The Caliphal Finances team participates in the upcoming SMM conference in Edinburgh

The eighth conference of the Society of the Medieval Medieval Mediterranean will take place in Edinburgh from June, 24 to June, 27.

The theme of the conference will be “Being Human: Rhythms, Actions, Inter-actions in the Medieval Méditerranean”. To know more about it, please visit their website: SMM 2024

Theresa Grabmaier (LMU Munich) and Georgi Obatnin (University of Edinburgh) have organized a panel entitled “Fiscal Flows and Social Bonds: Exploring the Taxation of Medieval Islamic Egypt.” This panel will be chaired by our PI, Marie Legendre, and two members of our team will present alongside Theresa. See below for the abstract and program details of the panel. Please join us on Tuesday, June 25th, at 9 AM!


“Fiscal Flows and Social Bonds: Exploring the Taxation of Medieval Islamic Egypt.”

This panel explores the multifaceted effects of taxation on the quotidian lives of people in medieval Islamic Egypt. Fiscal transactions concern people in all layers of society, from the officials in the province (and empire’s) capital down to taxpayers in the villages. Sources provide a variety of perspectives: narrative sources show power dynamics with the centre and the tax system in theory, while a vast number of documentary sources on payment show how people did (or didn’t) pay taxes, borrowed money from each other, or even joined together for paying taxes. This panel aims to give a glimpse into people’s daily interactions within the fiscal system, with money and monetary production, as well as interpersonal interactions as seen in tax registers. As money is an integral part of daily human life, the presentations of this session paint an overall picture of the social aspects of taxation and monetization in medieval Islamic Egypt. It contributes to the recently ongoing research on linking narrative and documentary sources on taxation and monetization and therefore strengthens the perspective from below.

Noëmie Lucas: Agents of Fiscal Flow: Unveiling the Roles and Interactions in Tax Transfers within the Abbasid Empire (750-909)

The question of transferring tax revenues from Egypt to the ‘centre’ of the Abbasid empire constitutes a research inquiry posed by the ERC Caliphal Finances project. This inquiry aims to confirm revenue centralization, explore its effectiveness, and document the mechanisms at play. It delves into the pace of these transfers, practical modalities (such as routes and means), and, notably, the actors involved in these transactions. Focusing specifically on these actors, this presentation will illuminate the roles of those responsible for initiating the transfers and those tasked with revenue retrieval. The objective is to explore the imperial-scale interactions surrounding tax transfers, shedding light on the regional dynamics with the capital as gleaned from narrative sources.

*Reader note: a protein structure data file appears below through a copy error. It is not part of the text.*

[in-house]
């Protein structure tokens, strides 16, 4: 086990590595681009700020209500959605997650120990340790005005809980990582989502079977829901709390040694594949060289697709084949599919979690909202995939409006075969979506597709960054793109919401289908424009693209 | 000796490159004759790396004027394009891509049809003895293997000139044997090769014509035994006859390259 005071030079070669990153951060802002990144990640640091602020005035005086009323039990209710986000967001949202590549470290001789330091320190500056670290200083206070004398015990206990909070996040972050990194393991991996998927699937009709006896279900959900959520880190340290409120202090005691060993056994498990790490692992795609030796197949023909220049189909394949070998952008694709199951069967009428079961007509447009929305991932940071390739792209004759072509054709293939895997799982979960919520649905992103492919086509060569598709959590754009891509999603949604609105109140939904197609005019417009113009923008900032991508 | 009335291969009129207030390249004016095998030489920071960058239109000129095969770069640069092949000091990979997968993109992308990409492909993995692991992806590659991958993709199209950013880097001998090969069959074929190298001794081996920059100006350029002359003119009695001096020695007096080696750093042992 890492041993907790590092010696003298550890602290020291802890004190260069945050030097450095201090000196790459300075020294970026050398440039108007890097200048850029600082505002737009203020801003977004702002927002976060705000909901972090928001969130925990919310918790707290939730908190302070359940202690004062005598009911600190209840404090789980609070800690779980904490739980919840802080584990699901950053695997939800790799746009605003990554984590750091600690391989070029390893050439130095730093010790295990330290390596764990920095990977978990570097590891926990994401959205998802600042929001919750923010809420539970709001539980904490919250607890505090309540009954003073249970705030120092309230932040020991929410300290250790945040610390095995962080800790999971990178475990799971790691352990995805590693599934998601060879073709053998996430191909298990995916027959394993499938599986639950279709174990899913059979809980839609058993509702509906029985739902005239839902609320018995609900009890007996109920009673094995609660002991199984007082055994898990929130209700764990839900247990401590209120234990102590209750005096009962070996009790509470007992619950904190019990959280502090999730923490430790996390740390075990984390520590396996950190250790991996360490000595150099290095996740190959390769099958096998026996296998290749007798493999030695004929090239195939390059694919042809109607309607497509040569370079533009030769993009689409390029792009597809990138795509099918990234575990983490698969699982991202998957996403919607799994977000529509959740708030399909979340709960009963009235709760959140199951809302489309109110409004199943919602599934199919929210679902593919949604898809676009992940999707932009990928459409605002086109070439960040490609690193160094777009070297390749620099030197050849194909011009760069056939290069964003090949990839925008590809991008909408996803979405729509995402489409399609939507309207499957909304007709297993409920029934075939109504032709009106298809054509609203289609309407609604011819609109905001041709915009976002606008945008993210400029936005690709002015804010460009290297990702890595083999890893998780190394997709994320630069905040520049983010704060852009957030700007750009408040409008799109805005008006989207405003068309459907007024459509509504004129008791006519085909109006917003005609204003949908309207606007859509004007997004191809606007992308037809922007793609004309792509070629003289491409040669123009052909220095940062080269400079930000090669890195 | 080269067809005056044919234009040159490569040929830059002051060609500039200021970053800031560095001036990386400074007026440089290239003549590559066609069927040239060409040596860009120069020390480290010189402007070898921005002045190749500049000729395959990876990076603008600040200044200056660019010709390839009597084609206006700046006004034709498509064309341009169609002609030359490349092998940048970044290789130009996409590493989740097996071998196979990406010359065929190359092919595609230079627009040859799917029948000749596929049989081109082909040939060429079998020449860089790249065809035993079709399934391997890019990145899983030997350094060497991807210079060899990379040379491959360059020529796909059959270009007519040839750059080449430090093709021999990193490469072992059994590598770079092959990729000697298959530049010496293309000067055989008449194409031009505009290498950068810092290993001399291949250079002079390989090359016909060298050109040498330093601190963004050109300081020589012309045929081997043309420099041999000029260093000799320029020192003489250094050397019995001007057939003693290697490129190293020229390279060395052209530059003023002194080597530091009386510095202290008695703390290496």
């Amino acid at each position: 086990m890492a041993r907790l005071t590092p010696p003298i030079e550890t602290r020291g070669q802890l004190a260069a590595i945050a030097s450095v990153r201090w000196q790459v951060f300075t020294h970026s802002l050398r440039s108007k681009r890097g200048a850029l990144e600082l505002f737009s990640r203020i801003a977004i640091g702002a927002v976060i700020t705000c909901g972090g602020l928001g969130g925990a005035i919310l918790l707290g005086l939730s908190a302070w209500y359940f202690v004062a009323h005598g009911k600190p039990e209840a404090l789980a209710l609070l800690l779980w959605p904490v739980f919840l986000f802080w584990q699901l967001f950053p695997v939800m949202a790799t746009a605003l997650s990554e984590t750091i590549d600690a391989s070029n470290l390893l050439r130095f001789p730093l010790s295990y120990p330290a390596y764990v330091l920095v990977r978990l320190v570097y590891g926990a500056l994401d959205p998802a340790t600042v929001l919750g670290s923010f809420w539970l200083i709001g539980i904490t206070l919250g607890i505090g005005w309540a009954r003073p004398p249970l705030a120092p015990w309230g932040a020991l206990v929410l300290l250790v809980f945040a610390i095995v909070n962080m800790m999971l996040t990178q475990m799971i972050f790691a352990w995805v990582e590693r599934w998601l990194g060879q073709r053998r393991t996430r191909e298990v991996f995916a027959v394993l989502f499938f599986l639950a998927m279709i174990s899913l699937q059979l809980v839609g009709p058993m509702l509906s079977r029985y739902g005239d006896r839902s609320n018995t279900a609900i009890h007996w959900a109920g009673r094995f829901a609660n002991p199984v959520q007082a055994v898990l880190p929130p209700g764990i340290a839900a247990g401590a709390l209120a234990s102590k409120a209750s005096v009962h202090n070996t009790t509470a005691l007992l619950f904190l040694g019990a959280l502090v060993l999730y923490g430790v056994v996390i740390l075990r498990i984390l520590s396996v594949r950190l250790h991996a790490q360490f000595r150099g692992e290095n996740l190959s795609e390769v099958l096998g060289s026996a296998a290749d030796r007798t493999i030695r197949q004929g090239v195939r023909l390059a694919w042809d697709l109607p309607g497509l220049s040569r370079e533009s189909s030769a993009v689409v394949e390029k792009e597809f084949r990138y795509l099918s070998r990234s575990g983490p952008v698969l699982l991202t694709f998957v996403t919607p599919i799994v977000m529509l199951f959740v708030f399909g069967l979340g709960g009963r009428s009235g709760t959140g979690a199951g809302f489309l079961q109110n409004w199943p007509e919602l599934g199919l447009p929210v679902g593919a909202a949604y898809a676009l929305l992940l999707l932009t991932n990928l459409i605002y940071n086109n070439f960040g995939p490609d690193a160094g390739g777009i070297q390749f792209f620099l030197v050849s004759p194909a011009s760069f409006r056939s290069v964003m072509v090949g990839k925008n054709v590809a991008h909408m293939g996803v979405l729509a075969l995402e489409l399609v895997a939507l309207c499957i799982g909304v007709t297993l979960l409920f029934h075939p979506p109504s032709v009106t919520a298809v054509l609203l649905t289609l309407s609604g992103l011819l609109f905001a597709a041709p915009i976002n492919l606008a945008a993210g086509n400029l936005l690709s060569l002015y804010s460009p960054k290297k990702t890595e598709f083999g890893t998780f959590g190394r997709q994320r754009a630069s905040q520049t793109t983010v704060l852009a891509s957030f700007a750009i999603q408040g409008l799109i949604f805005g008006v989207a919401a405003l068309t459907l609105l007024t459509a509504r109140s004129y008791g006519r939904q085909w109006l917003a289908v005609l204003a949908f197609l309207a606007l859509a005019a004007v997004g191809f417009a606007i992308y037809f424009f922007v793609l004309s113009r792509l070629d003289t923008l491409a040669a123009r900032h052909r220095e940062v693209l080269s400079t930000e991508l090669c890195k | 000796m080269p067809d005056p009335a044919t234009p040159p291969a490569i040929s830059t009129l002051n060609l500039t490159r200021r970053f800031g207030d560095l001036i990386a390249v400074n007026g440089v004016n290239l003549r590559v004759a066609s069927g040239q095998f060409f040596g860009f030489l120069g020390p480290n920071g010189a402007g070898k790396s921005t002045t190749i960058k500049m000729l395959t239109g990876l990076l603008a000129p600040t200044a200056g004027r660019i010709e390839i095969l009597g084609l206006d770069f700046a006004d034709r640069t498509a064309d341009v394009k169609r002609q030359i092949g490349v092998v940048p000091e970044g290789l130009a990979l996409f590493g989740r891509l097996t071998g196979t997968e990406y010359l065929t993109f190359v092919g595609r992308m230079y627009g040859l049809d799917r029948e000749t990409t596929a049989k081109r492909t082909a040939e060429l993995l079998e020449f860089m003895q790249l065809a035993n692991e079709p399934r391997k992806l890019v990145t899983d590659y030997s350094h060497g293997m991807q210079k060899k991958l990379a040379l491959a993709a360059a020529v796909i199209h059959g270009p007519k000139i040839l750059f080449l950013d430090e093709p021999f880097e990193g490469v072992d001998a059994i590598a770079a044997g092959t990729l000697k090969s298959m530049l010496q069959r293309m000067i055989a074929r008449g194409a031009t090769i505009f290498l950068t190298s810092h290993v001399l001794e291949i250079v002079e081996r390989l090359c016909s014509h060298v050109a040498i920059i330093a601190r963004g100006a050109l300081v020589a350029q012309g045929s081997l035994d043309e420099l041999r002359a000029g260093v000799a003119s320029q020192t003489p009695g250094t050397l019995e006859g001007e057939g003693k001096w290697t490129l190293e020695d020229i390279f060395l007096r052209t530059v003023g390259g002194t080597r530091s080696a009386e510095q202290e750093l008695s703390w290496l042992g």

Georgi Obatnin: People and Money in Medieval Islamic Egypt

Payment (or lack thereof) is among the most recorded human interactions. This presentation will look at the act of payment in pre-Fatimid Islamic Egypt—its rules and regulations as well as how it appears in the documentary record from the period. I will discuss the monetary
system of the region and how money was used both for payment of taxes and for other everyday needs, where it was paid, sent, borrowed, or lost daily. I will also explore how changes in taxation policies and monetary production affected the nature of these interactions.

Theresa Grabmaier: Those who pay Taxes together, stick together: Neighbourhood in Medieval Fayyūmī Villages according to two Tax Ledgers

Tax ledgers from two Fayyūmī villages shed light on neighbourhood and social interactions within and between villages in Medieval Islamic Egypt. These ledgers comprising over 400 people who pay several different taxes show that villagers could pay taxes for themselves, together, or on behalf of each other.
Pulling information on the direct neighbourhood from the entries of the ledgers shows the physical closeness of estates while grouping people in joint payments suggests personal closeness.
These interactions lead us not only into the daily lives of villagers and their neighbourly relationships. Furthermore, these documents paint a professional profile of the two villages. Indeed, the ledgers show that this community of farmers also worked as bakers, shepherds, cuppers, boatmen, fishermen, and others, which gives us a wide range of professions in these villages.